Feb 9, 2011
Change starts within yourself. Lately, a school carpenter was designated to be the new recycling program coordiator due to his effort in finding sustainable ways. Read full story…
The new “Greening the Campus” project is picking up speed as a student uses the recycle bin on Wednesday, Feb. 2, 2011. The recycle bin has a side for trash and recyclables.
Despite budget cuts, Facilities Management is making sustainability a high priority.
Facilities Management hasn’t had a recycling program coordinator since 2008 due to a lack of funds.
Various supervisors managed the position’s responsibilities internally, but they have filled it now because, according to Director of Facilities Management Chris Kopach, “we think it’s extremely important. Sustainability continues to be a large item on campus.”
David Munro worked as a carpenter in Facilities Management for three and a half years before being hired as the recycling program coordinator. Munro has a Bachelor of Arts in English and a Master of Fine Arts in creative writing from the UA.
Munro is known by his coworkers as “Mr. Green” for his efforts to find ways to reuse materials as a carpenter.
He was inspired to go green because his seven-year-old son was learning about environmental practices in school. Around the same time, he was asked to look at a way to save excess drywall from going to waste. After that project, he just kept looking at ways to save.
“Tucson and the University of Arizona are really dear to my heart,” Munro said. “This is a really great place to live.”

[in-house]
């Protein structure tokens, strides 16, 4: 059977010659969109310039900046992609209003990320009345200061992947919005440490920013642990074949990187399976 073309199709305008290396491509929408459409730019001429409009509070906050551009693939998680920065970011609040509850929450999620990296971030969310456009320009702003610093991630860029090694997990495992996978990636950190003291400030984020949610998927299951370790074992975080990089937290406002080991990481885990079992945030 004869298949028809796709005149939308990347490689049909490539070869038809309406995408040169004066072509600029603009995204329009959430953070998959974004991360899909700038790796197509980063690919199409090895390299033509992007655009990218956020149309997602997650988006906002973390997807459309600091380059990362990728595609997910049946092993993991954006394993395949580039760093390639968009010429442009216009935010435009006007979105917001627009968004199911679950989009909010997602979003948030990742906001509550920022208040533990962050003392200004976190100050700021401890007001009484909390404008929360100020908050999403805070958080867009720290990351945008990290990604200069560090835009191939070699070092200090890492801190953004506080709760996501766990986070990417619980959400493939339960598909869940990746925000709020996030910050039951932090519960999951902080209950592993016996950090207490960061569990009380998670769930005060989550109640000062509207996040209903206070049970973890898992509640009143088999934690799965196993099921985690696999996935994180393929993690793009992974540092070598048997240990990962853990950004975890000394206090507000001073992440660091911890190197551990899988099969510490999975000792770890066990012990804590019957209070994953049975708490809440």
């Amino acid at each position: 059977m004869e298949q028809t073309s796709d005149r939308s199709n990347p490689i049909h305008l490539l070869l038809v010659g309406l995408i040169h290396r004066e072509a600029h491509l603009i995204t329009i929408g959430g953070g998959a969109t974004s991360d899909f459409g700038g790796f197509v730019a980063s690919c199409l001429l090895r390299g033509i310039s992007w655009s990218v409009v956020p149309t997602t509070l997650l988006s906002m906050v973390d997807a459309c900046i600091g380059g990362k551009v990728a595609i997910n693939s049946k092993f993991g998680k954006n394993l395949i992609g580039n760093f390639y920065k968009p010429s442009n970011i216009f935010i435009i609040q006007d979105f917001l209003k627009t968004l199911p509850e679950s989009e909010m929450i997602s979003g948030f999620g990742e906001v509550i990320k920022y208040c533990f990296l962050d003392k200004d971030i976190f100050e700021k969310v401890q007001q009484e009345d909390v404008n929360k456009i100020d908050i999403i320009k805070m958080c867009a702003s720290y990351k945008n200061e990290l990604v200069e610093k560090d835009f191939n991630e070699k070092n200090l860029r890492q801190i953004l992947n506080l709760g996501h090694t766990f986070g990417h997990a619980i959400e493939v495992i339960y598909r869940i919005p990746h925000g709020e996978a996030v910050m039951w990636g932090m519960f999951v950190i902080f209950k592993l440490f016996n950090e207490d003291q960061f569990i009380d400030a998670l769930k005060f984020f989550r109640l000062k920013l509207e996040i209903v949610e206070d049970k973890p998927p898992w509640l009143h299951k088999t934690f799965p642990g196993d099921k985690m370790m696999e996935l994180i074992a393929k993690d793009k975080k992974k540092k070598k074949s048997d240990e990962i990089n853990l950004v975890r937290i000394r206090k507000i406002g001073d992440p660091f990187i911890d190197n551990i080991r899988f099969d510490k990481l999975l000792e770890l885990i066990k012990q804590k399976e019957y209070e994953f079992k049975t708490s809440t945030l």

He and his wife picked Tucson out of a book when they looking for a place for him to go to school and were attracted by the bountiful sunshine.
“To me, it’s one of the most beautiful campuses in the country,” Munro said. “I really believe that. I feel really connected to this place and the university. So I think it gives me that sort of added incentive to really do well by this university because I think it’s kind of paying back in a way.”
Kopach said he believes filling the position will bring back an educational component to Facilities Management which has been missing since the last recycling program coordinator’s departure. He said he envisions education entailing continuing to partner with Residence Life, educating building managers on how to best use buildings and bringing awareness to the campus community about recycling.
Munro sees “reduce, reuse, recycle” as a hierarchy with reducing being the most important. Also using green cleaning products is an advantage for eco-friendly cleaning practice in schools.
“We have one planet, we have one country,” Munro said. “When you throw something away, there is no ‘away’ there. There’s magic other place where something just kind of goes.”
For students, Munro hopes they will pause before consuming something and think, “where is that waste going to go … maybe they’ll think twice and maybe they’ll do something differently.”
In addition to the new hire, Facilities Management is on its way to becoming Green Clean Certified, not something most universities can boast, according to Kopach.
JohnsonDiversey will be coming out at the end of February to certify the switch to green cleaning products as well as items like plastic liners and paper towels.
“It’s (sustainability’s) really a cultural change … people are really starting to think about it,” Munro said, “and I’m excited about the future.”
A good leader and leadership may change students perception and habits as they grow. Your home is your child’s training ground; start using best green cleaning products, so your children would do the same. Visit GreenBeanCleaning.com for more tips.